WHEN INFORMATION CAME OF AGE: Technologies of Knowledge in the Age of Reason and Revolution, 1700–1850. By Daniel J. Headrick. Oxford Univ. Press. 246 pp. $29.95
When I taught a course 10 years ago on the history of information, the 18th and early 19th centuries had no strong themes of their own. Before them came the ferment of the printing revolution and elite literacy; after them, the rise of mass communication, with its Faustian bargain of cheap publications on doomed acidic paper. There were, to be sure, superb studies of 18th-century book publishing, of mapmaking, of early probability theory and statistics. But these trees were far better known than the forest.
In his previous works, Headrick, a professor of social science and history at Roosevelt University in Chicago, has chronicled technological developments in the late 19th and the 20th centuries. Historians seldom make bold claims for the period preceding their specialties, but that
is what Headrick does here: he deems the years 1700–1850 a period of exceptional innovation, featuring a "cultural revolution in information systems" that prepared the way for developments ranging from the punch card to the World Wide Web. When Information Came of Age provides a respectful overview not of hardware breakthroughs but of the conceptual leaps made by scientists, scholars, artisans, businesspeople, government officials, and publishers. It begins with monuments of system that were essential to later science—Linnaeus’s binomial classification scheme, still the international standard for living matter from E. coli to Homo sapiens; Lavoisier’s chemical nomenclature; and metric weights and measures. It reviews the theory and practice of quantification, the still-vibrant faith in the power of population statistics and other numbers to guide policy decisions. Headrick quotes the first director of Napoleon’s statistical bureau, who acknowledged the limitations of his work: "The most exact determination of the number of vegetables that France produces will not bring forth one additional cabbage in her gardens." The chapter on graphic representation suggests that war may be healthy for mapmaking and other arts of information display: colonial conflicts and the revolutionary era helped bring cartography to new heights. Some illustrations from the period are still reprinted in graphics texts as classics for emulation with the latest computerized methods. There was also a new wealth of textual information, led by Diderot’s Encyclopédie and Samuel Johnson’s dictionary. And the nascent U.S. Post Office and the French optical telegraph laid the foundations for today’s communication networks.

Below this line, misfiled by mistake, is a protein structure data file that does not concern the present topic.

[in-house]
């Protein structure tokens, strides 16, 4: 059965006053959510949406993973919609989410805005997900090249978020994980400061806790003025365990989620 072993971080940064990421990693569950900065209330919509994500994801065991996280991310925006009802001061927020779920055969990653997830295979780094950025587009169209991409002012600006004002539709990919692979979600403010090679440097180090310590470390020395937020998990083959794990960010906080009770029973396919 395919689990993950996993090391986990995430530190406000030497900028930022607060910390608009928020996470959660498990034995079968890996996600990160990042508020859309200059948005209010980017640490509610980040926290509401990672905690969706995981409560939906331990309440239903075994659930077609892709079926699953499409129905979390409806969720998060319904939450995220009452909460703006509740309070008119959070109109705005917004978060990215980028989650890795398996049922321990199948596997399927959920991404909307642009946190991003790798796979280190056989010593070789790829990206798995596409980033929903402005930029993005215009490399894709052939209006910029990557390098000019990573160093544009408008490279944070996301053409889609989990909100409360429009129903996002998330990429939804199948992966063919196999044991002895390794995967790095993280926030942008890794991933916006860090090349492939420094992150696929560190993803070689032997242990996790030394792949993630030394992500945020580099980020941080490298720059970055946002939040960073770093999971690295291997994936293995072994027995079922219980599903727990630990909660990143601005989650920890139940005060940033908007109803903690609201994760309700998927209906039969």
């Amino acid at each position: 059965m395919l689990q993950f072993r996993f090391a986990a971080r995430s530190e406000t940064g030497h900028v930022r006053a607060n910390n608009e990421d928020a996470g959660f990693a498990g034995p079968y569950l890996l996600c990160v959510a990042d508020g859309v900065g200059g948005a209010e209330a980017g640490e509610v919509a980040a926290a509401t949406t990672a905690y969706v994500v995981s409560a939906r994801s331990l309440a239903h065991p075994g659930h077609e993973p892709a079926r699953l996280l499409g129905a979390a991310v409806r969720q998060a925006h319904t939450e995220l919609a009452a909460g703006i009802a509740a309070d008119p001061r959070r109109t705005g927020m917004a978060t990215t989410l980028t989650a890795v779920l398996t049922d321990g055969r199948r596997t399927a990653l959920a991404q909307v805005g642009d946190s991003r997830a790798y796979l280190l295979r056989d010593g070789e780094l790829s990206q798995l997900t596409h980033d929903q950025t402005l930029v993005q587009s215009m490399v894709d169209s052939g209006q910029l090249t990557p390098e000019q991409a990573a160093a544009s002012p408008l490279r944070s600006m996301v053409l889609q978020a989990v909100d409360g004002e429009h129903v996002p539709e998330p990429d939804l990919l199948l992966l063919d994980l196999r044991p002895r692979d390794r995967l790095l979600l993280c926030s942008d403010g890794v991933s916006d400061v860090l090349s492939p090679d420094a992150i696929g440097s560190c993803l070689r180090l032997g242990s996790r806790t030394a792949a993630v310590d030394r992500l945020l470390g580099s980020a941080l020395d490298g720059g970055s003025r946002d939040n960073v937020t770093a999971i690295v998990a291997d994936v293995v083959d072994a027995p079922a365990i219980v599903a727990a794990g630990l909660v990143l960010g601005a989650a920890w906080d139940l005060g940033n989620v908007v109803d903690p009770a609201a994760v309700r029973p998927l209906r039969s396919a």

As Headrick recognizes, some readers will quibble about omissions, such as the Foudrinier papermaking machine that helped flood the world with print. Still, he has produced an original, lucid synthesis, one that serves to remind us that today’s controversies often have long pedigrees. Many of our debates on Internet privacy and encryption, for instance, have their origins in the postal service and legislative controversies of the French Revolution. The recounting of the history of power and information has only begun, and this book is an outstanding contribution.